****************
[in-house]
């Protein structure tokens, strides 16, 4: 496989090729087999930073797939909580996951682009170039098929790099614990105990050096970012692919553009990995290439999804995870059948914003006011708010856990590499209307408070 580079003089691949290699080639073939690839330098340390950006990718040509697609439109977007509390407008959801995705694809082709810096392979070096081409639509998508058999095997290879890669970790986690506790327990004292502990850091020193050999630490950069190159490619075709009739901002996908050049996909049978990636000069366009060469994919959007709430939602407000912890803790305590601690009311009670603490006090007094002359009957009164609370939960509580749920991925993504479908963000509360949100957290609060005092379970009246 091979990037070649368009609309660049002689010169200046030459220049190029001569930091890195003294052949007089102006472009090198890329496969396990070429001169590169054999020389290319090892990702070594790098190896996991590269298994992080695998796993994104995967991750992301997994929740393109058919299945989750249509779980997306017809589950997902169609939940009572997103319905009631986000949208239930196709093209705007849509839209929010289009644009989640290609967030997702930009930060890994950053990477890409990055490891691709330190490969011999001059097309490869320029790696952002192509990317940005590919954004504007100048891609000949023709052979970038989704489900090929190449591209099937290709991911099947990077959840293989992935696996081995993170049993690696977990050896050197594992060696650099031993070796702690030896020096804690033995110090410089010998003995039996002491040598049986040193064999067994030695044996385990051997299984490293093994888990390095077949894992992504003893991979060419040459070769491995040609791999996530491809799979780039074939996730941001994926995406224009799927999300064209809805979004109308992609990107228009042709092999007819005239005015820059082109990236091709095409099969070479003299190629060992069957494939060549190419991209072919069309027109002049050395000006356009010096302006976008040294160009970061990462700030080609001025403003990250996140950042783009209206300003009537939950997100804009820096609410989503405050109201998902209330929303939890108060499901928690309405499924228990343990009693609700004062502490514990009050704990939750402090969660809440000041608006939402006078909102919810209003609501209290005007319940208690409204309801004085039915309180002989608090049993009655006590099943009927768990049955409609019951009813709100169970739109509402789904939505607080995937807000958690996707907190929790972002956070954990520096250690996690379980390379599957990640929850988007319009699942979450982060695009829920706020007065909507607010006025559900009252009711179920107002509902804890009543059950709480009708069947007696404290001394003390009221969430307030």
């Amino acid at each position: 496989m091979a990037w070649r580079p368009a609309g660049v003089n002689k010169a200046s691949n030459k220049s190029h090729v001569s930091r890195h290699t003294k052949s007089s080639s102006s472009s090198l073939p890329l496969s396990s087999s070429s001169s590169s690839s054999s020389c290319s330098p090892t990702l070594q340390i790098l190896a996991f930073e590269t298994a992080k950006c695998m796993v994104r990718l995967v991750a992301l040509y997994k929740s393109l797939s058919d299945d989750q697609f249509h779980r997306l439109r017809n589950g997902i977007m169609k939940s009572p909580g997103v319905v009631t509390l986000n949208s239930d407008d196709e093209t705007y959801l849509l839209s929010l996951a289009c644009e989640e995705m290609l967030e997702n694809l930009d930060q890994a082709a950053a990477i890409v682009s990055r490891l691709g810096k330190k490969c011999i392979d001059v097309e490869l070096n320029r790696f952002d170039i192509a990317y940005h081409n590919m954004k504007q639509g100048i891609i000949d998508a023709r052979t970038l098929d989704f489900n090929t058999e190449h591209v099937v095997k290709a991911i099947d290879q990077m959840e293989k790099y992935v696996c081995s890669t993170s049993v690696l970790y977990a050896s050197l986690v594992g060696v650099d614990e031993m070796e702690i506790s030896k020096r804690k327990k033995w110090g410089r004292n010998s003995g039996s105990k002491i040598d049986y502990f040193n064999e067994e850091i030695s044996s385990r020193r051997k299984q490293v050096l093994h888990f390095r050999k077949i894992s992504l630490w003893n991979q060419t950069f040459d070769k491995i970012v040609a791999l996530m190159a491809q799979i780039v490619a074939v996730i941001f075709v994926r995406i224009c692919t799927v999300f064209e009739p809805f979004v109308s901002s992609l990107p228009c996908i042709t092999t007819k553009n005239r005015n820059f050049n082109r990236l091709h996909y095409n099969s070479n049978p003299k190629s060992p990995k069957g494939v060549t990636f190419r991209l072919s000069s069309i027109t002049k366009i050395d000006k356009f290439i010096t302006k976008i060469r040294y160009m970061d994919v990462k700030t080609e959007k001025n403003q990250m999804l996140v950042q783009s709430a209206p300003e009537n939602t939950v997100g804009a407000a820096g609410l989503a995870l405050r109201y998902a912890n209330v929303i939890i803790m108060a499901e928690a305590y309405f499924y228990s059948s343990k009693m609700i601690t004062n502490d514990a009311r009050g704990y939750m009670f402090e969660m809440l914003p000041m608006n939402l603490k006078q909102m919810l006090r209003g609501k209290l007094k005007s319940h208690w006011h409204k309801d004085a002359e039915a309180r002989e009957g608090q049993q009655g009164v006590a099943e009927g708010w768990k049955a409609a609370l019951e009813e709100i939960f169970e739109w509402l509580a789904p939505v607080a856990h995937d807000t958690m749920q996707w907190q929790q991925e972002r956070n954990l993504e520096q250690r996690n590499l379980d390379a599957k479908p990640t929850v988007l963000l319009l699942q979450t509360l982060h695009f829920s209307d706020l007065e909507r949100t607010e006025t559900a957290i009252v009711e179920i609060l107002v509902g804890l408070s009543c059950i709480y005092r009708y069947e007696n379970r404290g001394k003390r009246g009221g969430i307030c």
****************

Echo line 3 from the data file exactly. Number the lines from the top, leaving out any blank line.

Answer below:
């Amino acid at each position: 496989m091979a990037w070649r580079p368009a609309g660049v003089n002689k010169a200046s691949n030459k220049s190029h090729v001569s930091r890195h290699t003294k052949s007089s080639s102006s472009s090198l073939p890329l496969s396990s087999s070429s001169s590169s690839s054999s020389c290319s330098p090892t990702l070594q340390i790098l190896a996991f930073e590269t298994a992080k950006c695998m796993v994104r990718l995967v991750a992301l040509y997994k929740s393109l797939s058919d299945d989750q697609f249509h779980r997306l439109r017809n589950g997902i977007m169609k939940s009572p909580g997103v319905v009631t509390l986000n949208s239930d407008d196709e093209t705007y959801l849509l839209s929010l996951a289009c644009e989640e995705m290609l967030e997702n694809l930009d930060q890994a082709a950053a990477i890409v682009s990055r490891l691709g810096k330190k490969c011999i392979d001059v097309e490869l070096n320029r790696f952002d170039i192509a990317y940005h081409n590919m954004k504007q639509g100048i891609i000949d998508a023709r052979t970038l098929d989704f489900n090929t058999e190449h591209v099937v095997k290709a991911i099947d290879q990077m959840e293989k790099y992935v696996c081995s890669t993170s049993v690696l970790y977990a050896s050197l986690v594992g060696v650099d614990e031993m070796e702690i506790s030896k020096r804690k327990k033995w110090g410089r004292n010998s003995g039996s105990k002491i040598d049986y502990f040193n064999e067994e850091i030695s044996s385990r020193r051997k299984q490293v050096l093994h888990f390095r050999k077949i894992s992504l630490w003893n991979q060419t950069f040459d070769k491995i970012v040609a791999l996530m190159a491809q799979i780039v490619a074939v996730i941001f075709v994926r995406i224009c692919t799927v999300f064209e009739p809805f979004v109308s901002s992609l990107p228009c996908i042709t092999t007819k553009n005239r005015n820059f050049n082109r990236l091709h996909y095409n099969s070479n049978p003299k190629s060992p990995k069957g494939v060549t990636f190419r991209l072919s000069s069309i027109t002049k366009i050395d000006k356009f290439i010096t302006k976008i060469r040294y160009m970061d994919v990462k700030t080609e959007k001025n403003q990250m999804l996140v950042q783009s709430a209206p300003e009537n939602t939950v997100g804009a407000a820096g609410l989503a995870l405050r109201y998902a912890n209330v929303i939890i803790m108060a499901e928690a305590y309405f499924y228990s059948s343990k009693m609700i601690t004062n502490d514990a009311r009050g704990y939750m009670f402090e969660m809440l914003p000041m608006n939402l603490k006078q909102m919810l006090r209003g609501k209290l007094k005007s319940h208690w006011h409204k309801d004085a002359e039915a309180r002989e009957g608090q049993q009655g009164v006590a099943e009927g708010w768990k049955a409609a609370l019951e009813e709100i939960f169970e739109w509402l509580a789904p939505v607080a856990h995937d807000t958690m749920q996707w907190q929790q991925e972002r956070n954990l993504e520096q250690r996690n590499l379980d390379a599957k479908p990640t929850v988007l963000l319009l699942q979450t509360l982060h695009f829920s209307d706020l007065e909507r949100t607010e006025t559900a957290i009252v009711e179920i609060l107002v509902g804890l408070s009543c059950i709480y005092r009708y069947e007696n379970r404290g001394k003390r009246g009221g969430i307030c």